weather icon Clear

City’s past key in run for mayor

Updated May 22, 2019 - 5:59 pm

As Boulder City residents head to the polls, they will be asked to vote for mayor.

Two men, incumbent Mayor Rod Woodbury and Councilman Kiernan McManus, advanced from the April primary to the June 11 municipal election.

Woodbury received the most votes with 1,465, and McManus received 1,409.

Early voting starts Saturday, May 25, and continues to June 7, with a local polling place open May 29 through June 1 at City Hall.

To help residents make an informed decision when casting their ballots, the Boulder City Review asked both candidates to answer three questions. Their responses are below.

Kiernan McManus

Age: 61

Marital status: Single

Family: No children

Education: Graduate of Boulder City High School; Bachelor of Arts in Political Science, University of Nevada, Las Vegas and University of New Hampshire; associate degree in applied science in Cisco technology, Maricopa Community College; associate degree in applied science in Microsoft technology, Maricopa Community College

Occupation: Information technology

Length of Boulder City residency: Boulder City native with combined residency of 35 years.

Club/organization affiliations: Member of Boulder City History &Arts Foundation, volunteer at Senior Center of Boulder City

What do you feel is your best attribute that will contribute to your success as mayor?

As a native of Boulder City I believe I know the reasons so many of us support the conservative growth that has defined and enhanced this community. We treasure our small-town qualities that make this a safe and beautiful place to live. We welcome families to raise their children in a supportive community as well as provide opportunities for seniors to enjoy their golden years.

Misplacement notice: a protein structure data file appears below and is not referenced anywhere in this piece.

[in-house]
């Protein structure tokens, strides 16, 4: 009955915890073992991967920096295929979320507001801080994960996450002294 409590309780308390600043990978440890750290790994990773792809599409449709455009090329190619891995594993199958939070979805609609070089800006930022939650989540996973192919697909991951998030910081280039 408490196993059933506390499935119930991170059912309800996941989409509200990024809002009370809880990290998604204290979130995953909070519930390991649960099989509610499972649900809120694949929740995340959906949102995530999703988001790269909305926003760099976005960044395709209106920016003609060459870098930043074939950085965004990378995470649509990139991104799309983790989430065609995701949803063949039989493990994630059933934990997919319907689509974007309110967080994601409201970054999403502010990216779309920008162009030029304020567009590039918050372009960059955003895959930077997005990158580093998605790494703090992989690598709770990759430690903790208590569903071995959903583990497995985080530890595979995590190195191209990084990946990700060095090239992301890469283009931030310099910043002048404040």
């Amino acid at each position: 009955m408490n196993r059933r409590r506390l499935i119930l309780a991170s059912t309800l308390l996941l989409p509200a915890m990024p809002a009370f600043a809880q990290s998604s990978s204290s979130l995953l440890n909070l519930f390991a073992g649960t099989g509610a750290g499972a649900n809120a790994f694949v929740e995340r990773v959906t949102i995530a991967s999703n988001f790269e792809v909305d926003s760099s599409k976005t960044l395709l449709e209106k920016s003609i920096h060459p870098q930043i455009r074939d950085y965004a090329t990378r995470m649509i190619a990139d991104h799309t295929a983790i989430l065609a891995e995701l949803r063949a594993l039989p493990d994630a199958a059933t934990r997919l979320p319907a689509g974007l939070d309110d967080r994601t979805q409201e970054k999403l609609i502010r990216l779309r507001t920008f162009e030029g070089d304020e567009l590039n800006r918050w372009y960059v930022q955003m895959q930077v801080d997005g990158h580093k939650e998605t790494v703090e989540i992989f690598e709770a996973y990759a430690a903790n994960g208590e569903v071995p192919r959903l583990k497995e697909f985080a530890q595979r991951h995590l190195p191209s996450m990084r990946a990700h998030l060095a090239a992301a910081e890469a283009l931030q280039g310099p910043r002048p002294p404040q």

I also have the dedication to understand the workings of our city government. We have challenges but we also have the benefits of large-scale energy production to help us meet those challenges. The revenue received from solar energy production must be used to benefit the citizens of Boulder City.

We also must preserve our greatest asset of open spaces and small town spirit.

The city is looking to repurpose the old airport hangar. Do you believe this is a good idea? Why or why not? And if so, what do you think would be a good use for the facility?

The old airport hanger is an example of where the city leadership has failed to use our available assets to improve our community. Too many of our historic buildings have been neglected and rendered unproductive. Making use of our existing assets will allow the city to maintain conservative growth while improving our city.

I have heard many good ideas for the use of the building and surrounding property. One of the most intriguing is a hockey/skating rink that would also allow for other special events to be held there. Other ideas include an aeronautic-themed restaurant that may include space flight memorabilia.

These ideas will require significant private investment while the city maintains ownership and can guarantee the historic nature of the property is preserved for future generations.

How has Boulder City’s history shaped it present, and what would you like to do to shape its future?

Boulder City began as a place for families suffering from the Great Depression to find employment and new beginnings. The sense of community and ownership of their destiny continues today. We are involved in our community on many levels and have resolved to continue protecting and promoting a city that works for its residents.

My goal as mayor will be to work for the residents by ensuring city government is open and supportive of the small town qualities we have. I will not allow our wealth to be drained away to speculators and developers.